Void or voidable appointment if breach of STEP provision 9(3) 1st edition?

I have been asked direct the following:

A will contains STEP provisions 1st edition. An Appointment in favour of a trustee does not include an independent trustee. Is this void or voidable based on the wording of STEP provision 9(3)?

This is a follow up to the same question I asked on TDF in 2016, as this person has the same issue.

The difficulty with the STEP provision is that it does not make it clear if the powers that “may be used to benefit a Trustee” if there is an independent trustee, cannot be used if there is not. If it was intended to be otherwise prohibitive, I would have expected James Kessler to have used clearer language to this effect.

Therefore the conclusion I came to, and Practical Law came to the same one when I put the question to them, was that the provision was only trying to deal with the conflict issue where there would otherwise be a breach of fiduciary duty, but if this was not followed, and there was in consequence a breach, the appointment would be voidable on the application of a beneficiary, rather than void.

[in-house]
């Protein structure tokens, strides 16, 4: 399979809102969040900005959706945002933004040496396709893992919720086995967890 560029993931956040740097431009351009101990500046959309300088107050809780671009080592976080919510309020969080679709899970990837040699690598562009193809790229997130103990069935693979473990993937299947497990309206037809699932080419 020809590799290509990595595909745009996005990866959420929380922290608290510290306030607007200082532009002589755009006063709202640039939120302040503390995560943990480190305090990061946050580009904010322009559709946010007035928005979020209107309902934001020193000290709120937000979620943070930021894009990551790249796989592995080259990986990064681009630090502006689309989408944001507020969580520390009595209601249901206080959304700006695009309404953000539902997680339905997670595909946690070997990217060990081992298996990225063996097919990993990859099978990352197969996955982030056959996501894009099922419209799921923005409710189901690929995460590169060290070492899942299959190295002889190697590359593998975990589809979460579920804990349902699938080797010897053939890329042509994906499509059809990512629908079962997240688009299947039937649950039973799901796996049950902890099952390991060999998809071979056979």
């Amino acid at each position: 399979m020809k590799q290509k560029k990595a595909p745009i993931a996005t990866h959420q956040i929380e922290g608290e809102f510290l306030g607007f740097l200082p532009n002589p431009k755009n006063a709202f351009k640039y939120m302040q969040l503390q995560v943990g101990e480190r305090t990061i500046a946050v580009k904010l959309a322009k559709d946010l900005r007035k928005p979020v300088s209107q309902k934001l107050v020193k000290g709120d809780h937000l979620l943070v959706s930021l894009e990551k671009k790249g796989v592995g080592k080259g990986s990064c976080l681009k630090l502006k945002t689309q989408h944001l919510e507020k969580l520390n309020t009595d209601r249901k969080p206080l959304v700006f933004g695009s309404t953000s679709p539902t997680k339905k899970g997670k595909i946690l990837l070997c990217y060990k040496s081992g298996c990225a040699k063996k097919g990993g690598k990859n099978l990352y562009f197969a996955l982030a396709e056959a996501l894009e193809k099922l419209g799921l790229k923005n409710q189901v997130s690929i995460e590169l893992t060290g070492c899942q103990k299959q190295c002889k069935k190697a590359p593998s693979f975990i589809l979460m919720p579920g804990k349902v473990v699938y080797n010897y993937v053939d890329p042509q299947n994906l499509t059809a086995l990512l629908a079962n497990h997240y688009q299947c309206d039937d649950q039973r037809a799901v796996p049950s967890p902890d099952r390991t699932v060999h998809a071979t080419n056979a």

Simon Northcott

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Like Simon, my understanding is that in these circumstances the appointment is voidable on the application of a beneficiary.

The situation needs to be differentiated from that where, for example, the trust instrument directs that an appointment may only be made where there is a certain minimum number of trustees, or where an appointment may only be made by deed, where a failure to comply with such requirement renders the appointment void ab initio, rather than merely voidable.

Paul Saunders

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Practical Law discusses the rules which may render the exercise of a power void. One of these rules is where there is a defect in the exercise of a power such as (mentioned in Pitt v Holt) the want of a requisite formality. PL goes on to provide an example of want of a requisite formality as being the settlor/testator imposing the precondition of requiring the trustees to obtain professional advice before the power is exercised. PL states that if such a precondition is imposed, any purported exercise of the power without fulfilling the precondition is void.

So is your interpretation of STEP provision 9(3) that it is NOT a precondition imposed by the settlor/testator (that the power can only be exercised with an independent trustee)?

Karen Shakespeare

Yes-I do not believe the language is such that you can call it a precondition to have an independent trustee.

Simon Northcott

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